25 January 2016

Persuasion by Jane Austen

               Oh, what to say about Persuasion? What to say about any classic really other than, “I loved it!” Even the fourth time around I love it. I’ll love it when I read it again a fifth time too. I read it along with a good friend of mine from Oregon. We have been reading a couple of books simultaneously in order to send each other good quotes over text. Also, we have found it has deepened our friendship because we definitely learn things about ourselves and each other by talking about these books.
                Persuasion, for the person who hasn’t experienced its delights, is the best last of Jane Austen’s books, and it reads like a mature book. The main character, Anne Elliot is 27, so you know, pretty much an old maid (haw haw) and it’s even set in the Fall so it just sounds…more mature. That’s really the only way to describe it. Also, it’s one of the only Austen novels that really allows you to see as clearly into the mind of the main character. In my opinion you get a clearer understanding of how Anne Elliot thinks than you get with say, Emma Woodhouse or Catherine Moreland
                It is the story of Anne Elliot, who turned down Frederick Wentworth eight years before the novel started due to the advice given her by family friend and surrogate mother Lady Russell. When the story opens the Elliot family is losing money and is forced to let their family home and take a smaller apartment elsewhere. Fate has it that the Frederick Wentworth’s sister and her husband are the new tenants throwing Anne and Frederick together again.
                I am always struck when reading this at the “goodness” of Anne Elliot. Austen herself said that Anne Elliot was “almost too good” for her in a letter to a friend. Anne respectfully listened to well-intentioned advice from Lady Russell, and even though it perhaps robbed her of eight years of happiness she never regretted it or turned on this woman who was just doing her best to raise her in place of Anne’s late mother. Also, she comports herself well. She is bold with Wentworth when she needs to be but doesn’t do anything outrageous for a lady in this era (unlike the movie would have you believe, which has her running down the street after him). She is just cool and collected and strong and wise. Shall I go on? Can you tell that I think she is awesome?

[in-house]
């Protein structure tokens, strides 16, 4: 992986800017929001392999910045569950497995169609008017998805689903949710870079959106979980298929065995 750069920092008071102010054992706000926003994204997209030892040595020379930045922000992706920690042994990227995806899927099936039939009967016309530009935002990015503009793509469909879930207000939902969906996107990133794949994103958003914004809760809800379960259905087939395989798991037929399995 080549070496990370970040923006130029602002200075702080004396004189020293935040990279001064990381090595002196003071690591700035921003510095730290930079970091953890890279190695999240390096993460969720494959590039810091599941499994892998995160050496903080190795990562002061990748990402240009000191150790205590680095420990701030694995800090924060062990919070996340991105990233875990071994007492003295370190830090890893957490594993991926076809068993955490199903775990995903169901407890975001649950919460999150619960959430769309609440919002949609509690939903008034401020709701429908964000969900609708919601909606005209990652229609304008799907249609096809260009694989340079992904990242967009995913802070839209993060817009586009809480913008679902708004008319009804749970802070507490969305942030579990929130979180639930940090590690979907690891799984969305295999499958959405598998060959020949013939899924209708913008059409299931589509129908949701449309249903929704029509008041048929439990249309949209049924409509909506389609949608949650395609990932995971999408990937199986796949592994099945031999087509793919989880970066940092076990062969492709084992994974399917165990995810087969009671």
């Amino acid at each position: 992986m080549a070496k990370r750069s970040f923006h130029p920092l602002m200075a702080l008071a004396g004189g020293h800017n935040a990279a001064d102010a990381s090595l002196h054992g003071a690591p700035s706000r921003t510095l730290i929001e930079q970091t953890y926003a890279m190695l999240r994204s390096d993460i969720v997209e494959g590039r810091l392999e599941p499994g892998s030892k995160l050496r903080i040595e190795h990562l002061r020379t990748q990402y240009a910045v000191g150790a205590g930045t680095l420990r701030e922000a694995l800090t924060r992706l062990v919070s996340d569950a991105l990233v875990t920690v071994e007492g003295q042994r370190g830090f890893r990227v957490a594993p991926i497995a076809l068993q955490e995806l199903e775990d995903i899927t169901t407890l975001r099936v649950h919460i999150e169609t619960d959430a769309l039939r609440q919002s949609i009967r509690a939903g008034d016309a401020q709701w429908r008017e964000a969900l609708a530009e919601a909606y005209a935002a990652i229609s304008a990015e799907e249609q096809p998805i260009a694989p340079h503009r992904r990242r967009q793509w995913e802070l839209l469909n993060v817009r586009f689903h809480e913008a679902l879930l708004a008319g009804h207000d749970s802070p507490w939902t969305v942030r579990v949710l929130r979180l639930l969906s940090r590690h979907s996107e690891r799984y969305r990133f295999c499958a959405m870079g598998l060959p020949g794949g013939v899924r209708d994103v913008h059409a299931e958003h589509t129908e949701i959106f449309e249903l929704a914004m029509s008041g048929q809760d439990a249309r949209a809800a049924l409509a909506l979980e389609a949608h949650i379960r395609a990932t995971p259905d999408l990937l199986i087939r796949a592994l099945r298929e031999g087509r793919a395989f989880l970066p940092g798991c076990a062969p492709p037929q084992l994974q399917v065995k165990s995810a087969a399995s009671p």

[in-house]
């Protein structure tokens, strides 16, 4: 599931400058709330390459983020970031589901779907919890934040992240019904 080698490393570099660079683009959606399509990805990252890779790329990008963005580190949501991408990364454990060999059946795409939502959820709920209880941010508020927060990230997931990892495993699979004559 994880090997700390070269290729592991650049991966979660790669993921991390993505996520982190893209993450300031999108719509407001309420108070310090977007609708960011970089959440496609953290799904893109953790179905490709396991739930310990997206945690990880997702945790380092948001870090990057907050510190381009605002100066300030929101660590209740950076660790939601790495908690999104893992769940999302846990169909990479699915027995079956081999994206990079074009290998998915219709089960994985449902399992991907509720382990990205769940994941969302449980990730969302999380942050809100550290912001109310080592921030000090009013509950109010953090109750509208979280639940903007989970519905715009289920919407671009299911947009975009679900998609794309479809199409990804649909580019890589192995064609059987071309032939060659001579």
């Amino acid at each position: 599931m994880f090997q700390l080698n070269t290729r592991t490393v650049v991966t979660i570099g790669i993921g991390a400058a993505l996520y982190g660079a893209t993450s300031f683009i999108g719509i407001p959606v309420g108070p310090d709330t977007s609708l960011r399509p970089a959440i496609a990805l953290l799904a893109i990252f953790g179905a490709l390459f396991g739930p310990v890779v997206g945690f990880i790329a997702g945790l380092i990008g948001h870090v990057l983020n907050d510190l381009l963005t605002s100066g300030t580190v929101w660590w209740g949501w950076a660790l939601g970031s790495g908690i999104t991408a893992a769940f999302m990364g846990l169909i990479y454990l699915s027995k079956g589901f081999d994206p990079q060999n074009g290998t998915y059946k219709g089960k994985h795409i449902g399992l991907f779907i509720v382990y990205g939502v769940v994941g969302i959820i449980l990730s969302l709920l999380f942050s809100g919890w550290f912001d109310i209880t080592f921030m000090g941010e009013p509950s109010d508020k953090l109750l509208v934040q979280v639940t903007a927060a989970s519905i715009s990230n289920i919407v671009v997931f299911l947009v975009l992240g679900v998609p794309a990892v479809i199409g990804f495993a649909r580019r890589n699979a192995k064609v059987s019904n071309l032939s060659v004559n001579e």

Something I didn't necessarily foresee was (even though I have read this more than once before), this book is so funny. In places it was laugh out loud funny. I forget that I also love Austen because of her great absurd characters.
                Personal note, when Husband and I first met…about eight years before we started dating (ahem), I learned that his favorite Austen novel was Persuasion. It really was meant to be. 
                Personal note Number 2: I have this weird feeling that I have said most of this before, but I seriously went through my whole blog to see if I have already blogged about this book, and I couldn't find anything. So, who knows. I'm sure if I go about re-reading good books I'll mention them more than once, and it would be nice to see how my opinions change anyway.


Carrie said...


I think I read this one last year. I've grown sort of adverse to Austen in some ways because she seem so....cliche?....in a female world. So I get sort of eye-roll-y about her until I read her again and discover how delightful her stories are. I really liked Anne Elliot. For all of the reasons you mentioned.

BerlinerinPoet said...

Yes, I know exactly what you mean. Conservative Christian women love them some Jane Austen, and it makes you want to be different. Haha, but you have to admit, she is pretty great.